Girls Make Games leads the way in diversity, inclusivity, and accessibility. Indeed, this is one of the reasons why we approached GMG to take part in this year-long partnership. When talking about the importance of this initiative being for girls-only, GMG CEO and co-founder, Laila Shabir, spoke about how important it is that girls see themselves reflected in an industry where they are outnumbered at a ratio of over 3:1, three men to every one woman. Says Laila, “For many of the girls that come to [Girls Make Games summer] camps, this is their first time walking into a room full of girls who love video games. It's very important to walk into a room and feel like you're not an outsider. And the best way to do that is to show many more faces that look just like you”. We hope that through partnering with GMG, we can begin to change some of the paradigms that currently exist in the game development industry and STEAM in general.

DCSPX New Partnership with Girls Make Games

Our first GMG event, a girls-only workshop that took place as part of our STEAM Week events, was a fantastic introduction to the GMG partnership. Participants watched the award-winning documentary Girls Level Up to learn about the mission and history of GMG before having the chance to play some games that were developed by GMG campers – all of whom were middle school aged girls when the games were created. The impact of this hour-long workshop was immediate: in post-session feedback, girls told us that they had been inspired by the idea that not only boys can make games, but girls can too.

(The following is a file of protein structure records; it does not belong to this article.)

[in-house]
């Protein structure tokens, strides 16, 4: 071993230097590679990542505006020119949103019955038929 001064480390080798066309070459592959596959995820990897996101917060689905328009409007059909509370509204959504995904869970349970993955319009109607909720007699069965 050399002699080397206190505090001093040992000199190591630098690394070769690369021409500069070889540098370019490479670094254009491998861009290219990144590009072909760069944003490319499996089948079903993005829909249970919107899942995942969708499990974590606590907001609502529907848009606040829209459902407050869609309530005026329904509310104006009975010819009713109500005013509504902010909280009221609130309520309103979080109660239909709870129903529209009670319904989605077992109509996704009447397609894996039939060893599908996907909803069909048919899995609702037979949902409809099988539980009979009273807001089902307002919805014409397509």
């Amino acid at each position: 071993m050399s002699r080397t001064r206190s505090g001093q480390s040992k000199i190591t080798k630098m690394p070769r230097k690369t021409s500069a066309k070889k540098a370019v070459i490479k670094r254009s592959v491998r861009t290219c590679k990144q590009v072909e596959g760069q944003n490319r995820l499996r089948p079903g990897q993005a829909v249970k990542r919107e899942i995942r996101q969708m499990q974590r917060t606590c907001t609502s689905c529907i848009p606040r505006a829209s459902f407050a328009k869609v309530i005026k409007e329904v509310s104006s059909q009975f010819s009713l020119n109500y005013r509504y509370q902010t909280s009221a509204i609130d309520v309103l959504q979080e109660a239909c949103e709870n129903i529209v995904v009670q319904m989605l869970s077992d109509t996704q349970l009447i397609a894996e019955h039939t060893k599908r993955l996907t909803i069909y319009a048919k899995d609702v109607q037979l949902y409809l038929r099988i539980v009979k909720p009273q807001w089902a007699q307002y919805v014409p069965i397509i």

Participation in Girls Make Games events benefits all students who join the programme, not just those aiming to develop a career in the games industry. After Monday’s workshop, a Year 9 pupil commented, “I now feel more comfortable going out of my comfort zone when thinking about technology and gaming,” whilst another in Year 8 said, “It helped me understand how people our age have a lot of potential.” This change in mindset after a single hour-long workshop demonstrates the potential positive impact of this partnership. Indeed, for many participants, the value of joining the community and feeling valued is as important as the technical skills learned.


Our Girls Make Games partnership will take full flight in Term 3, where our bespoke eight-week elective course promises to give our students a unique experience on their journey to design their own platformer-style game, changing their own perceptions of what girls can achieve.


Dulwich College Shanghai Puxi is the first school in China to partner with Girls Make Games, and we cannot wait to develop this partnership further, providing an exclusive and unique opportunity for our female students to Aim High Together and take the lead in STEAM and game development.


To learn more about GMG and their impact, read their 2021 impact report here: